Police Arrests Suspected Members of Manchester Bomber’s Network

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Police activity in Manchester on Wednesday. (Joe Giddens/PA via AP)

The Manchester suicide bomber who killed 22 people at a concert venue packed with children was part of a network, the city’s chief of police said on Wednesday, as troops deployed across Britain to help prevent further attacks. Police arrested five people Wednesday, including one woman.

“I think it’s very clear that this is a network that we are investigating,” police chief Ian Hopkins said outside Manchester Police headquarters.

“And as I’ve said, it continues at a pace. There’s extensive investigations going on and activity taking place across Greater Manchester as we speak.”

Earlier, Interior Minister Amber Rudd said that the bomber, Salman Abedi, had recently returned from Libya. Her French counterpart, Gerard Collomb, said that the bomber had links with Islamic State and had probably visited Syria as well.

Rudd scolded U.S. officials for leaking details about the investigation into the Manchester attack before British authorities were prepared to go public.

The Manchester bombing has raised concern across Europe. Cities including Paris, Nice, Brussels, St. Petersburg, Berlin and London have suffered terrorist attacks in the last two years.

British-born Abedi, 22, blew himself up on Monday night at the Manchester Arena indoor venue at the end of a concert attended by thousands of children and teenagers.

His 22 victims included an eight-year-old girl, several teenage girls, a 28-year-old man and a Polish couple who had come to pick up their daughters.

Britain’s official terror threat level was raised to “critical,” the highest level, late on Tuesday, meaning an attack was expected imminently.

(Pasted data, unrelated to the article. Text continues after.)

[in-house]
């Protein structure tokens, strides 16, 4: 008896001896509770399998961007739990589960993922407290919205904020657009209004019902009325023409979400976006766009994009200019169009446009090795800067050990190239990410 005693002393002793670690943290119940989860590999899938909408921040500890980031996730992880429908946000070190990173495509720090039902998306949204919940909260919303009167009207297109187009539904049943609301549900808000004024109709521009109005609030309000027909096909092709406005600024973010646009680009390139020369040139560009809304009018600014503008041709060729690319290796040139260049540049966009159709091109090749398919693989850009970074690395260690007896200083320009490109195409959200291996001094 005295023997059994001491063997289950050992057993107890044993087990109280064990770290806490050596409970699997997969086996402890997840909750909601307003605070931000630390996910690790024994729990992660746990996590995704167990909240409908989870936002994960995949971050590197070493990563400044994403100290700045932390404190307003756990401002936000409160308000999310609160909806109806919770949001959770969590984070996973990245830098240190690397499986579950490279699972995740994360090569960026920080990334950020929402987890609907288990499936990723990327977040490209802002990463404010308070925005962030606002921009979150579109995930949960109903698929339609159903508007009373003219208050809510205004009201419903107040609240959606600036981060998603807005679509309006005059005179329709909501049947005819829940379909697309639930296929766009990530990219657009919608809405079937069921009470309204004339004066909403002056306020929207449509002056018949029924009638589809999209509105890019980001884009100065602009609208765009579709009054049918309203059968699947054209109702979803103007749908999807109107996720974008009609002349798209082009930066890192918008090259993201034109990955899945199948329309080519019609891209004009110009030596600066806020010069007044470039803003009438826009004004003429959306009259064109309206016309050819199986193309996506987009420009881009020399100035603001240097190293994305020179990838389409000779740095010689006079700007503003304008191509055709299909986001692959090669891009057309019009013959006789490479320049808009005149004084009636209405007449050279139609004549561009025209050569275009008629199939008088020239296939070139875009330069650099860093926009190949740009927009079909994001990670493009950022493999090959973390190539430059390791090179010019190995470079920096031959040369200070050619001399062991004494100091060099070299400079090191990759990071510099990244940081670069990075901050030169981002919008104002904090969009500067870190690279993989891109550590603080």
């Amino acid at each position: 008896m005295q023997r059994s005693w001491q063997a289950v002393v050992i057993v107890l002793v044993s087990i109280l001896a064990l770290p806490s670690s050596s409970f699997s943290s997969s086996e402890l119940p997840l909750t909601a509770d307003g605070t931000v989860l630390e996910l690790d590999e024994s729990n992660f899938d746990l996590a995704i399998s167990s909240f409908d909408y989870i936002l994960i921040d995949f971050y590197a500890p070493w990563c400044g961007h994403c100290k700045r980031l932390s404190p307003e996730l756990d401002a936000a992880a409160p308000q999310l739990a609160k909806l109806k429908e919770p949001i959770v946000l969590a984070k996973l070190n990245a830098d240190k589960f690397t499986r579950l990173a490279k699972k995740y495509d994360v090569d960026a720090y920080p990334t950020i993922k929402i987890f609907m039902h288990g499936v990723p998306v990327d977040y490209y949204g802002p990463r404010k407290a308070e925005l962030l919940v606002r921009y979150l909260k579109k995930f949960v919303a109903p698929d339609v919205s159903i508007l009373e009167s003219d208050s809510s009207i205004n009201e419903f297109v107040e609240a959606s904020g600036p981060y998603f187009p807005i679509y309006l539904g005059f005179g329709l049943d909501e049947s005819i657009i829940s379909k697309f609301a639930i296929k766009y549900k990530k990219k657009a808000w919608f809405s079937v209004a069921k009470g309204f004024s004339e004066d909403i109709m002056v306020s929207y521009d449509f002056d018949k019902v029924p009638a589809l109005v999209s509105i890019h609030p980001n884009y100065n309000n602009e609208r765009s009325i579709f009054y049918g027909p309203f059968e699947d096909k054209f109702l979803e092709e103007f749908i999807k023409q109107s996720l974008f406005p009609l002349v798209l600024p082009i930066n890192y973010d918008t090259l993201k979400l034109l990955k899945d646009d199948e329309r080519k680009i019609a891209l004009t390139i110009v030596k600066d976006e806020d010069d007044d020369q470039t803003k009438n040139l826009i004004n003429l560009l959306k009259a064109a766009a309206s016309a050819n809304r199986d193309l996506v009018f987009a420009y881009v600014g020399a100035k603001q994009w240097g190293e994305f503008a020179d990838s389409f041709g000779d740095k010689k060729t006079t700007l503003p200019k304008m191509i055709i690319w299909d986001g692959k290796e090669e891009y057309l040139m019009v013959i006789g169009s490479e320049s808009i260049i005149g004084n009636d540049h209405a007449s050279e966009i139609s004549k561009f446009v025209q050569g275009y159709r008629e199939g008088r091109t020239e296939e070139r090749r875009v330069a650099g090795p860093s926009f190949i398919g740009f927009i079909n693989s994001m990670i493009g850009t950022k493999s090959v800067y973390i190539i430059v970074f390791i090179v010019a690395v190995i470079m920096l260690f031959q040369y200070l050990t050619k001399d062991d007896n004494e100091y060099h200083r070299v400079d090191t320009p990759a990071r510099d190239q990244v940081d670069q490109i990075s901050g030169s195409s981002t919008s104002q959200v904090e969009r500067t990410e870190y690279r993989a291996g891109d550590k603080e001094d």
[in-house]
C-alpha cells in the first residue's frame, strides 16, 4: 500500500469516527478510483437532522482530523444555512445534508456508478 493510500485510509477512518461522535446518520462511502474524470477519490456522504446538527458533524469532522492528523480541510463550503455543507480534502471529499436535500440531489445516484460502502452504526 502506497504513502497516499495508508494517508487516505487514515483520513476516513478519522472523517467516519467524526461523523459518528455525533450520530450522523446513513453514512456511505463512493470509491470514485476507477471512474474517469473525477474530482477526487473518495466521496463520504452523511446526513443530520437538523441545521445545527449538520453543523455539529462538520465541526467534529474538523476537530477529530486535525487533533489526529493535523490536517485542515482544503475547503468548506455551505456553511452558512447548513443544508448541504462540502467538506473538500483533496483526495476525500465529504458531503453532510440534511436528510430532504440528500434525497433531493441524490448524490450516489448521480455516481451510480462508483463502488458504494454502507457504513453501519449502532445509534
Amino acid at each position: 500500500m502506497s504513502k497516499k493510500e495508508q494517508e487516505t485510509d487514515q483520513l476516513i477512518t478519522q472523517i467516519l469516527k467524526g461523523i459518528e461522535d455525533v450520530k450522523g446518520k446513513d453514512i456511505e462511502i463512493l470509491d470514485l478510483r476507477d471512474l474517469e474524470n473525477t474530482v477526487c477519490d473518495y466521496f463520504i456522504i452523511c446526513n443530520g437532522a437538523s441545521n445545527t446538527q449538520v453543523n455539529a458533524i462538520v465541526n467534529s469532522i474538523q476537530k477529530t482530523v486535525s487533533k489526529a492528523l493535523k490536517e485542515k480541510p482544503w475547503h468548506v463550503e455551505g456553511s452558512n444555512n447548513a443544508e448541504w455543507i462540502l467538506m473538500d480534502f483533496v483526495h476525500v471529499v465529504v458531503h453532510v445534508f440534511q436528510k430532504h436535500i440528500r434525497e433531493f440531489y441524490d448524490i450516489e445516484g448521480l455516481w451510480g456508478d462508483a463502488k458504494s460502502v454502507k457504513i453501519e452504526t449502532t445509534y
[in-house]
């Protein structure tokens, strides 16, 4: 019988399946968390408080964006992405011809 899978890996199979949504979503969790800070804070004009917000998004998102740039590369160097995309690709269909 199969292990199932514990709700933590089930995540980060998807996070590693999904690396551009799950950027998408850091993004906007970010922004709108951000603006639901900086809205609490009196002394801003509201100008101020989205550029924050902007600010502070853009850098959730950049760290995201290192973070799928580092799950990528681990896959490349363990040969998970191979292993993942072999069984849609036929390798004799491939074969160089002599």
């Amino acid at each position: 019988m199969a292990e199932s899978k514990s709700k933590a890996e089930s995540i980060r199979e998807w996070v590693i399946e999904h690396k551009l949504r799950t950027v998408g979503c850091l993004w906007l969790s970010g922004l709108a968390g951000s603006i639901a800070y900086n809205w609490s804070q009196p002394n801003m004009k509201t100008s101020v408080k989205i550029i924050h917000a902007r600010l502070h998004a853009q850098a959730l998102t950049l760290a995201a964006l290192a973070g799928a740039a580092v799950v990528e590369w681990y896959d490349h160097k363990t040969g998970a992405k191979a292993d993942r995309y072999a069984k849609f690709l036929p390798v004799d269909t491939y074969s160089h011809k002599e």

Rudd said that up to 3,800 soldiers could be deployed on Britain’s streets, taking on guard duties to free up police to focus on patrols and investigation. An initial deployment of 984 had been ordered, first in London and then elsewhere.

Soldiers were seen at the Houses of Parliament, Prime Minister Theresa May’s Downing Street residence and at London police headquarters at New Scotland Yard.

A source close to the investigation into the bombing told Reuters that the focus was on whether Abedi had received help in putting together the bomb and on where it had been done.

The BBC reported that security services thought the bomb was too sophisticated for Abedi to have built by himself.

Police arrested five people Wednesday, including at least three in Manchester and one in Wigan, a town 17 miles to the west of Manchester. Police said they were assessing a package carried by the man in Wigan.

British police also arrested Abedi’s brother Tuesday.

Another brother of Adebi, as well has his father, were arrested Wednesday in Tripoli, Libya, on suspicion of links to Islamic State, local counterterrorism police said.

In London, the Changing of the Guard ceremony at Buckingham Palace, a draw for tourists, was canceled because it requires support from police officers, which authorities decided was not a good use of police resources given the threat level.

Britain also has a national election scheduled for June 8. All campaigning was suspended after the attack, although major parties said they would resume some activities on Thursday and national-level campaigning on Friday.

The government said that minute’s silence would be held at all official buildings at 10:00 GMT on Thursday.

Greater Manchester Police said they are now confident that they know the identity of all the people who lost their lives and have made contact with all the families. They said they would formally name the victims after forensic postmortems, which would take four or five days.

The bombing also left 64 people wounded, of whom 20 were receiving critical care for highly traumatic injuries to major organs and to limbs, a health official said.

Rudd was asked by the BBC about the fact that information about Abedi, including his name, had come out of the United States before it was cleared by British authorities.

“The British police have been very clear that they want to control the flow of information in order to protect operational integrity, the element of surprise, so it is irritating if it gets released from other sources, and I have been very clear with our friends that should not happen again.”

France, which has repeatedly been hit by devastating terrorist attacks since 2015, extended emergency powers.